3 Empowering Chair Yoga Poses for Chronic Illness Warriors
When I was diagnosed with Addison’s disease, a chronic and incurable illness that affects the adrenal glands, I remember feeling totally powerless, out of control. I felt betrayed by my own body. I felt weak, broken, less than.
Maybe you’ve felt that way too?
These are natural responses to illness, and it’s not wrong to feel this way. But it is important that we don’t let ourselves get stuck here. I’ve realized that although I can’t control whether or not I have this illness, I can control how I choose to live with it. I can choose to love my body with whole plant foods, plenty of rest, gentle exercise and the proper medicine. This illness may be a permanent part of me, but that doesn’t mean it gets to control me.
One of the ways I like to reconnect to my inner power is by practicing grounding, standing yoga postures. These postures allow me to feel strong in body and empowered in spirit. Even on flare-up days, when I don’t feel well enough to stand on my own, I can use the support of a chair to stabilize my balance.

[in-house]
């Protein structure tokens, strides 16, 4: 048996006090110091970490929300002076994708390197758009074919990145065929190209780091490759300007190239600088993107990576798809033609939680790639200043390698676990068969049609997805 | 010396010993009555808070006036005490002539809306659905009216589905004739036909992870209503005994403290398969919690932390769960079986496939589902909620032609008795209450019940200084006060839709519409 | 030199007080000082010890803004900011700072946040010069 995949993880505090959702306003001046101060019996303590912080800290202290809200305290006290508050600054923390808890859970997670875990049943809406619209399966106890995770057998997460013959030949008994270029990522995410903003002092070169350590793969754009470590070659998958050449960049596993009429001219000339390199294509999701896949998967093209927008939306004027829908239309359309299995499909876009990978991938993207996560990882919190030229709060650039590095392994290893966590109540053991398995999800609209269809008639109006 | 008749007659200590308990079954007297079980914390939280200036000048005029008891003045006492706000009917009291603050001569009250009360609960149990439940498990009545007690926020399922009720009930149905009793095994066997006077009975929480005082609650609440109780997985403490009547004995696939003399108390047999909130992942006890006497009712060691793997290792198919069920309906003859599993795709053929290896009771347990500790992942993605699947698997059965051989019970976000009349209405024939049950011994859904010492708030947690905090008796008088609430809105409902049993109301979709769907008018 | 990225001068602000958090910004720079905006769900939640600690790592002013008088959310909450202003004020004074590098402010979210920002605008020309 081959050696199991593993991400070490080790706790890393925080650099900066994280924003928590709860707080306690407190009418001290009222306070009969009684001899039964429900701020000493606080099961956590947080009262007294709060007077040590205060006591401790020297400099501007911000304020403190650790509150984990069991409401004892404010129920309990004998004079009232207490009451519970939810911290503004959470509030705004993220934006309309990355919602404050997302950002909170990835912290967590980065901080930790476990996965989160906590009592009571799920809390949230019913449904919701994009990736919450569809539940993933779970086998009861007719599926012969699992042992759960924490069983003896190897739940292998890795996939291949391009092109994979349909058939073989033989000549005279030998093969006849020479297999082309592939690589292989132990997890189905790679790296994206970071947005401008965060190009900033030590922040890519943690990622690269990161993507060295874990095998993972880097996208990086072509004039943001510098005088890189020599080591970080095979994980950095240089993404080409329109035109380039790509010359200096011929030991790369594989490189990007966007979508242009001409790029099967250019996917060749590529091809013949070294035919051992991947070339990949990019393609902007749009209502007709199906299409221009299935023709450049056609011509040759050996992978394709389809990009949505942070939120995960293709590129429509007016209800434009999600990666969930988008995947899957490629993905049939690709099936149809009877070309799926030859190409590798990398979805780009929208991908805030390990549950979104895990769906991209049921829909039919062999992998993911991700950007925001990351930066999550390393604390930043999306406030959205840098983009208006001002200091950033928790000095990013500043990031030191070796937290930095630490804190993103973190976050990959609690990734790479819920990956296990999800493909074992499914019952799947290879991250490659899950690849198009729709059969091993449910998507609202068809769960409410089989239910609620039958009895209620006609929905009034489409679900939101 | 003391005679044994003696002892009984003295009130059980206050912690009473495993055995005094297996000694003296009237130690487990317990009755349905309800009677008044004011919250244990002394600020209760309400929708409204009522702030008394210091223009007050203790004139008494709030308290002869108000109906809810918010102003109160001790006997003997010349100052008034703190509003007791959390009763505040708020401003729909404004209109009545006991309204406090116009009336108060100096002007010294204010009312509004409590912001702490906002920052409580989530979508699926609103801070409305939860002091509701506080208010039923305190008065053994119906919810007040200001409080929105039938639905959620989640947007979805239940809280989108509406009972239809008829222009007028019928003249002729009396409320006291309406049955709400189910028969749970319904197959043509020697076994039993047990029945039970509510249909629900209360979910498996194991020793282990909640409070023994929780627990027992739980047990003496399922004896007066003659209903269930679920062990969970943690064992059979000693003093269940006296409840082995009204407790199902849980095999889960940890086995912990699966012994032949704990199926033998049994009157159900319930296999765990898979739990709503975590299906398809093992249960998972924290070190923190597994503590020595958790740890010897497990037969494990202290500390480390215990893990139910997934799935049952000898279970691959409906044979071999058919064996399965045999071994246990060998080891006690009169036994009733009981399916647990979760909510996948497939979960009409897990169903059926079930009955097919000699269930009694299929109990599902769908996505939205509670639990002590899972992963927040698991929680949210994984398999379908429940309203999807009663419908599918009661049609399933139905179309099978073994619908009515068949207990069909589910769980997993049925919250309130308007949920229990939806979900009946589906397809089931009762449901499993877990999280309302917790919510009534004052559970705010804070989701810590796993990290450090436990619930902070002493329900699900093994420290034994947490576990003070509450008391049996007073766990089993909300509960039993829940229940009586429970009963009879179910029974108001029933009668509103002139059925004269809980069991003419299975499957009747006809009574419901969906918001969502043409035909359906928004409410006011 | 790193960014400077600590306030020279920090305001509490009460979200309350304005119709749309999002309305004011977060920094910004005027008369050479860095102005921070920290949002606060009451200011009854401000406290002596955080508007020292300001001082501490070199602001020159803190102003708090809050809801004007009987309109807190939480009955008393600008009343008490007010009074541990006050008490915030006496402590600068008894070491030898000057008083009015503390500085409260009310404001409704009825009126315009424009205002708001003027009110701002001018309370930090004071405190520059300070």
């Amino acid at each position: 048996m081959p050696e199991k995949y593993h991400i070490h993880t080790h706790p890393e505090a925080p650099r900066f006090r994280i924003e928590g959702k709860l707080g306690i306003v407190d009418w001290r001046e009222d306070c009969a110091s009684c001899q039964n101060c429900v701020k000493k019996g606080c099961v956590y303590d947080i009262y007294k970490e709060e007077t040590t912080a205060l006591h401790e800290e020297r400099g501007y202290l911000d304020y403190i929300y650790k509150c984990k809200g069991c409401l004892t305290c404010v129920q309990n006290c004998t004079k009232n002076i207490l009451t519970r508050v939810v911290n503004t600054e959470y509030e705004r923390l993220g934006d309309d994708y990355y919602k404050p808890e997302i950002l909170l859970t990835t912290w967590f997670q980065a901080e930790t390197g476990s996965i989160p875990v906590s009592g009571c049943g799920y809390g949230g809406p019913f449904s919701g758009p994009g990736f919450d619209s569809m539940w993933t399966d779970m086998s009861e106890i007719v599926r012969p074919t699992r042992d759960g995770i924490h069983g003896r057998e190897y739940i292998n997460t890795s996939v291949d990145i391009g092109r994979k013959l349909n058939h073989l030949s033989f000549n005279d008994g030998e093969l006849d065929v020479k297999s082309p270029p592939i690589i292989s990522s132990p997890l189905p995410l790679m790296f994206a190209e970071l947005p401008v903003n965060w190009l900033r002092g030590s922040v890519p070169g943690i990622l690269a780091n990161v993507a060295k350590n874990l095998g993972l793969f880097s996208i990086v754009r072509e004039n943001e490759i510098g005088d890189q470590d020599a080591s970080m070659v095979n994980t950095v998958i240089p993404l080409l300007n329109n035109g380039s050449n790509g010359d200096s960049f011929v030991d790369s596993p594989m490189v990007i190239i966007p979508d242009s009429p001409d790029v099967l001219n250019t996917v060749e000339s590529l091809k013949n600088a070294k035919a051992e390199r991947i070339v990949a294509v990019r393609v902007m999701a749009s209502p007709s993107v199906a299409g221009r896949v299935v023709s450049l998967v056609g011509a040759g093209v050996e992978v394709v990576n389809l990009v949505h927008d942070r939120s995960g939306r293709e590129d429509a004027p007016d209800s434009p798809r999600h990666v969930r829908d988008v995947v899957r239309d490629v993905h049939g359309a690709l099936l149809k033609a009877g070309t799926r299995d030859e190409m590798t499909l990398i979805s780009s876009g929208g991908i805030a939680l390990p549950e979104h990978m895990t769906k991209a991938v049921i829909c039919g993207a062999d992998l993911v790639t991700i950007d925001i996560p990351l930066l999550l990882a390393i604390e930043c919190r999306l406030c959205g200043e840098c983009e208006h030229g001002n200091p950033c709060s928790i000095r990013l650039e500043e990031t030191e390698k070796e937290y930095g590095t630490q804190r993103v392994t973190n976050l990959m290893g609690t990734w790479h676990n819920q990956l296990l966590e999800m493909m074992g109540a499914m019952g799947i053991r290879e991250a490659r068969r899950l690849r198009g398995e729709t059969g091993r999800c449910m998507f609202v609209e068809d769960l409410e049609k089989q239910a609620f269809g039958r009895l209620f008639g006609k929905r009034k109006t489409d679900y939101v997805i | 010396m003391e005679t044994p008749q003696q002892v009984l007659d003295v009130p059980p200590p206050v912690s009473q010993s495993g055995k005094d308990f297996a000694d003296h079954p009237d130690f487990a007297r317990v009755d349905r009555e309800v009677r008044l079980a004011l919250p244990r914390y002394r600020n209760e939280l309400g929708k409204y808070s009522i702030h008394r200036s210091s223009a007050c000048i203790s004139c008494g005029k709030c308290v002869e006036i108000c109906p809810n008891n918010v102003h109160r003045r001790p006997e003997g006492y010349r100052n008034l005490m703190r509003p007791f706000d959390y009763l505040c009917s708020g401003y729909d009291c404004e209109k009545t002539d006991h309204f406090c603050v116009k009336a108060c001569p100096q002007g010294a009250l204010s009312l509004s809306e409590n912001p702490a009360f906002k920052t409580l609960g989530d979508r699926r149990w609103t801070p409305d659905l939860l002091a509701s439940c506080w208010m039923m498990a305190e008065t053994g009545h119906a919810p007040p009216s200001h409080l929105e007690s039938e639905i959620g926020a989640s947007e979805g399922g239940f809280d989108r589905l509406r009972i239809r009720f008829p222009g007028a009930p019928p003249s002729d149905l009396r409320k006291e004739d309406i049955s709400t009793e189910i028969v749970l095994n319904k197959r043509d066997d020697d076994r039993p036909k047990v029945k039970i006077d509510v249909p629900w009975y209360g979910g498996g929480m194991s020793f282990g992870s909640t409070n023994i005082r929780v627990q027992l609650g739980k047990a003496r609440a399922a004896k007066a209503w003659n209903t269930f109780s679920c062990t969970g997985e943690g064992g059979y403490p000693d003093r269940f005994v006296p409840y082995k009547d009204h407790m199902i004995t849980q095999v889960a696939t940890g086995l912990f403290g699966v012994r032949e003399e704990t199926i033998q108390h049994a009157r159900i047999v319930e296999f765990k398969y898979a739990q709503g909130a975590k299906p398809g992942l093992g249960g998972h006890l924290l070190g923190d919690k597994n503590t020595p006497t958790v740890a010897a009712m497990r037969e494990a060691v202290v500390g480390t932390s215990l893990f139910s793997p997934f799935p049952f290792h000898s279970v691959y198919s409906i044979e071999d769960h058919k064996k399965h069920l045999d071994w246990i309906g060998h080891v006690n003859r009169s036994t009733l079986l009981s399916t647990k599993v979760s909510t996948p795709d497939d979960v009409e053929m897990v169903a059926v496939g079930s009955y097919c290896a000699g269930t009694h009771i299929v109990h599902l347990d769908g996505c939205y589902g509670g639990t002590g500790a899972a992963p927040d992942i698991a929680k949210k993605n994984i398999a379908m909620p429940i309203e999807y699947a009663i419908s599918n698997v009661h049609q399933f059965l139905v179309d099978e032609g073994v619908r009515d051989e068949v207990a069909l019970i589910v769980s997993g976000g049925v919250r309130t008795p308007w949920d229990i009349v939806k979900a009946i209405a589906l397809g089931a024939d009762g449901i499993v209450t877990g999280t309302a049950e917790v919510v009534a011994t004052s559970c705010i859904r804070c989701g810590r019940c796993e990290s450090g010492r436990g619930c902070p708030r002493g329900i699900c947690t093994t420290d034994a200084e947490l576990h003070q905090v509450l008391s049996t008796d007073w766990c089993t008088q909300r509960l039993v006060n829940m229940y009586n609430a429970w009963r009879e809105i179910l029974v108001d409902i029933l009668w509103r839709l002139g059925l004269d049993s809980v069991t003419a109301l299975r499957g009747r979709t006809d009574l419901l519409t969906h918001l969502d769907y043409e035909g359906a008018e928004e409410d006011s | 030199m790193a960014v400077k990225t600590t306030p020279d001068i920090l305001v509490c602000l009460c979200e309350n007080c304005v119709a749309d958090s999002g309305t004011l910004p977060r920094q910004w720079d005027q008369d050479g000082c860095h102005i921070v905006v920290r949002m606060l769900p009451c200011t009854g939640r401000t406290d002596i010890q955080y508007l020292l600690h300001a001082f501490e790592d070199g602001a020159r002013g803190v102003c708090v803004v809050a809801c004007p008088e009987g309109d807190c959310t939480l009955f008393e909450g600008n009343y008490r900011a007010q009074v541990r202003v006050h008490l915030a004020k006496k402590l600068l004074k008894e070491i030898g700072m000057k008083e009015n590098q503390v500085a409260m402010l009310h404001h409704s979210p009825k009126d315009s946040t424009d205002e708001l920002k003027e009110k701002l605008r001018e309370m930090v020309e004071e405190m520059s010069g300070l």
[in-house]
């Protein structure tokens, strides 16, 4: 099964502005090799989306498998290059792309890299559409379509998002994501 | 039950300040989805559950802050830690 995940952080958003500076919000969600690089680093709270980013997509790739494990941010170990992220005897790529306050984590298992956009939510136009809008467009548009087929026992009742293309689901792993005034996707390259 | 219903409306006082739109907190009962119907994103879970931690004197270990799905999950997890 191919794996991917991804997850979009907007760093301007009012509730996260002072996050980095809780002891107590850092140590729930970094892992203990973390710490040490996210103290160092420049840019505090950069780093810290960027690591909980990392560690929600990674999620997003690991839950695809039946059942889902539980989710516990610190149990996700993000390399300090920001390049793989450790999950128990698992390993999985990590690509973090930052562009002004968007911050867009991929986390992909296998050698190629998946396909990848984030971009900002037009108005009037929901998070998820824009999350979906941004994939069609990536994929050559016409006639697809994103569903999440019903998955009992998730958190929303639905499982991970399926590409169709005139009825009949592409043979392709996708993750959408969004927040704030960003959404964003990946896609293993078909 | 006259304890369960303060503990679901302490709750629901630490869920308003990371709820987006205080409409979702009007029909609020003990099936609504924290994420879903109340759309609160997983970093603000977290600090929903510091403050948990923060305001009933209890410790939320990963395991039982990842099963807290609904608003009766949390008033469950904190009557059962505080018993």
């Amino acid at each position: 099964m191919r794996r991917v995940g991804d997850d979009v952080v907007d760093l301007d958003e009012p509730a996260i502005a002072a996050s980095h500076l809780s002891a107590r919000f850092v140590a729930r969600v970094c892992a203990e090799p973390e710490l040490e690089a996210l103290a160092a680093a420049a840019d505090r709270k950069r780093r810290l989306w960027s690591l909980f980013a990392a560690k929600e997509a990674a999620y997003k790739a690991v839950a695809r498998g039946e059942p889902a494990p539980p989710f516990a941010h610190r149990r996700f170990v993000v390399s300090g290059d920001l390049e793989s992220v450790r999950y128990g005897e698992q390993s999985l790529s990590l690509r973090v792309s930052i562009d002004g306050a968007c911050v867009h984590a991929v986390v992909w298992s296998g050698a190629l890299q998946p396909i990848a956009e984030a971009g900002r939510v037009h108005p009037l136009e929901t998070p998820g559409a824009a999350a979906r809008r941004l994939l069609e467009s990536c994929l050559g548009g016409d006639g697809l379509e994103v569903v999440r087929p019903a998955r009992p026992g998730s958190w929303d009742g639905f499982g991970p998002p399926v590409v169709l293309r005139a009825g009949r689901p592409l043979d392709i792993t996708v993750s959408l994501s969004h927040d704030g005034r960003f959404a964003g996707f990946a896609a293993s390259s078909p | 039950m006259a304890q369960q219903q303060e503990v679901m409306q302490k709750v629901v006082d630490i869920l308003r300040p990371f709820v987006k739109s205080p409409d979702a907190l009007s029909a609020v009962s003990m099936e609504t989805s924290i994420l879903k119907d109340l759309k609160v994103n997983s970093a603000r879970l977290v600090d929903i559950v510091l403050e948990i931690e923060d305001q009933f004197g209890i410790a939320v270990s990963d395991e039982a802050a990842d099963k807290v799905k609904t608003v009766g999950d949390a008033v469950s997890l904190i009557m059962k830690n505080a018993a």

Here are three of my favorite empowering chair yoga poses for chronic illness warriors:
1. Tadasana – Mountain Pose
This simple yet challenging yoga pose can be modified by sitting at the edge of a flat-backed chair with the knees hip distance apart and the ankles directly below the knees. Actively root into the sit bones as you lift and lengthen through the spine and the crown of the head. The hands can rest on top of the thighs or you can bring them together at your heart center.
2. Utthita Hasta Padangusthasana – Standing Hand to Big Toe Pose Variation
From Tadasana, firmly press into the left foot and lift the right foot off the floor, hugging the right knee into your chest. Keep the sit bones pressing evenly into the seat of the chair. The spine is tall, chest proud. Hold for 10 breaths, and then practice on the opposite side.
3. Virabhadrasana II – Warrior II
To prepare for virabhadrasana II, come into tadasana, but instead of facing forward, turn your body to the right. Keep the right knee bent, and send the left leg straight back. Make sure that the heel of the front foot is in line with the arch of the back foot. Activate your legs. Use your strength. You may keep your arms at your sides, or if you’d like a challenge, you can take the arms wide, gazing over the right fingertips. Hold for five to 10 breaths, and then practice on the opposite side.
To close this practice, return to Tadasana, bring your attention to your breath and silently repeat this affirmation: “I am strong. I am capable. I am enough.”
If you give these poses a try, I’d love to hear about your experience in the comments below!
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